Thanks, -Carrie

carrie 595 comments Joined 04/08
30 Nov 2012


The Access Count functionality was designed to provide exactly the information you are asking for. If you choose not to use it, the only alternative I can think of is to start collecting object level DBQL data for "everything" and then parse the logged data for all the tables accessed, and compare it against a list of defined tables.

Why don't you ask this question on the Teradata technical forum and see if anyone has come up with an approach for doing this.

Thanks, -Carrie

danR 3 comments Joined 01/13
29 Jan 2013

Hi Carrie: The AWT , i'm assuming, has a control record ? - If so, is there documentation regarding the AWT 'control' record (for lack of a better word) - with explanations for each field.


carrie 595 comments Joined 04/08
30 Jan 2013

Hi Dan,

AMP worker task work type definitions are not held anywhere in the database and there is no control record that describes them as far as I know. I'm assuming that that type of detail is considered internal information, and as such, is not externalized. However, you can look in the AMP worker task orange book for detail about these work types, if you have access to the orange book repository. It is documented there.

When you say "explanations for each field" I'm guessing you mean "for the different work types". Hopefully that is what you meant.

Thanks, -Carrie 1 comment Joined 04/13
23 Apr 2013

Carrie -
So the PE provides an upper limit of 120 simultaneous user sessions executing a query (independent on how it is farmed out). Is this standard - what about a little unconventional setup - what about active vs inactive (idle) sessions - does this make a difference?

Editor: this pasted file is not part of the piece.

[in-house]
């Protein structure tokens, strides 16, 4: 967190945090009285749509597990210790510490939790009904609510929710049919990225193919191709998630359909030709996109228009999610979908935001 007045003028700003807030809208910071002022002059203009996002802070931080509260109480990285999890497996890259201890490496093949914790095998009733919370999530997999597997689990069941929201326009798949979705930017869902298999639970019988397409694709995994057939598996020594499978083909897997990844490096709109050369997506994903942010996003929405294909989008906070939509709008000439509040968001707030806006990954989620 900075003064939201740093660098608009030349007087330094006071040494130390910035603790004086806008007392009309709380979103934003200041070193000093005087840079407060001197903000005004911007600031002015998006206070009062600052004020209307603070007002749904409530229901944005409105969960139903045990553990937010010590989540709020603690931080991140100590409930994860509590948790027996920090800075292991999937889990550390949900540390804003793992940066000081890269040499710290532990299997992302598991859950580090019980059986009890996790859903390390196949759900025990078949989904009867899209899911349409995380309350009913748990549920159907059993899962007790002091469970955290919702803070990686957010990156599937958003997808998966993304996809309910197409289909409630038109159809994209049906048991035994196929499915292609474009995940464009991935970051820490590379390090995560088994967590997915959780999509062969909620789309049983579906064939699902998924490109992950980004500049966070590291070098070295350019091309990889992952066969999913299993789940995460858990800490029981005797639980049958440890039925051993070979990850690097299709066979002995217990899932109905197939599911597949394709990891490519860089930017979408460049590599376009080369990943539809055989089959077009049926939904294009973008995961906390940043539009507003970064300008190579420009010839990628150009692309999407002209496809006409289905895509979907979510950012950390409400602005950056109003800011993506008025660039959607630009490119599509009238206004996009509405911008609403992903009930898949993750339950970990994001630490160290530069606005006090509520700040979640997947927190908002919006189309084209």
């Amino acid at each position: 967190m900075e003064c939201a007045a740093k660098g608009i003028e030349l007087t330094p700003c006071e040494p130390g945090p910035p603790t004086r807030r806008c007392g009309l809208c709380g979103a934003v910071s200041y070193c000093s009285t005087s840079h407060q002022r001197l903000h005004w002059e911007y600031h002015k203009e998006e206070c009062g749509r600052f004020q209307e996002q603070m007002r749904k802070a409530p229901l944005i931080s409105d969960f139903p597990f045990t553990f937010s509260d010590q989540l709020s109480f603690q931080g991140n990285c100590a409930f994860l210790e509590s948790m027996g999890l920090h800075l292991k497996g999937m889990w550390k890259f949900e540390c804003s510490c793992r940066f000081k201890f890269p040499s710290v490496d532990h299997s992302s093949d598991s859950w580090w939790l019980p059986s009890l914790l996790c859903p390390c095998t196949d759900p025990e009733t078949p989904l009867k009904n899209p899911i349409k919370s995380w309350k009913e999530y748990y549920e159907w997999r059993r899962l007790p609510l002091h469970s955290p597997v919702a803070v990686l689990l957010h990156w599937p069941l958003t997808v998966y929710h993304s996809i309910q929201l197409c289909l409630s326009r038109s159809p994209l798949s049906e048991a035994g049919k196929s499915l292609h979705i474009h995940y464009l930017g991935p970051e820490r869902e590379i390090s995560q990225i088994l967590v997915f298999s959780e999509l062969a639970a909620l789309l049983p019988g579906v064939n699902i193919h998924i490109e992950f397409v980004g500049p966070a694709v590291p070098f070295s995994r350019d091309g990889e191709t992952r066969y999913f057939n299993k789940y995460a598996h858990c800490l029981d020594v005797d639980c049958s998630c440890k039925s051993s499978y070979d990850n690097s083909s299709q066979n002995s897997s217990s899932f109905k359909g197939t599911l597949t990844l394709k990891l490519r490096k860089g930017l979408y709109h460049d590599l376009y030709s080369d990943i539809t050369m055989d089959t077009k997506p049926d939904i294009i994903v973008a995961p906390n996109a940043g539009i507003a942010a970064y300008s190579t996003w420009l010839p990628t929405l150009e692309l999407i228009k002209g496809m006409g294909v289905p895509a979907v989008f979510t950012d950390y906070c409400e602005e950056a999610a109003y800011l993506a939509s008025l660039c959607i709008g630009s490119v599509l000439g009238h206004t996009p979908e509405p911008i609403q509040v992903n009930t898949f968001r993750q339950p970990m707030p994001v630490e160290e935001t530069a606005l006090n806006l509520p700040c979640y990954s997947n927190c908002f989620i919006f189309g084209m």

carrie 595 comments Joined 04/08
24 Apr 2013

Yes, the limit of 120 sessions per parsing engine is standard.  I don't know of any sites that have attempted to raise that limit.  Most sites that require a larger number of sessions add more parsing engines.  
Both active and inactive sessions will be accounted for in that 120 sessions per PE.   A session will be holding a session slot from its logon to its logoff, whether it has any active requests doing work or not.  Most of the time when sites express an interest in getting more sessions, they do so because so many of the ones they have are idle so much of the time.
Thanks, -Carrie

20 Jan 2016

Hi Carrie,
Thanks always for the valuable information.
As per my understanding, the ideal parsing time for any query on normal system should always be equal or less than 30 Seconds. Please correct me if i am wrong.

carrie 595 comments Joined 04/08
21 Jan 2016

I don't think there is any "ideal" parsing time, at least that I have heard of one.  Parsing time depends on many things, such as the type of work that is undergoing parsing (how complex it is, what objects it uses), the mix of work on the platform, how busy the system is, and the priority of the parsing effort, how DBS Control parameters have been set.  Goals for parsing time are influenced by all those things.  Shorter is always better.  For many sites anything over 1 or 2 seconds spent in parsing for their critical work would be an issue.  But it really depends on a lot of factors.   
Thanks, -Carrie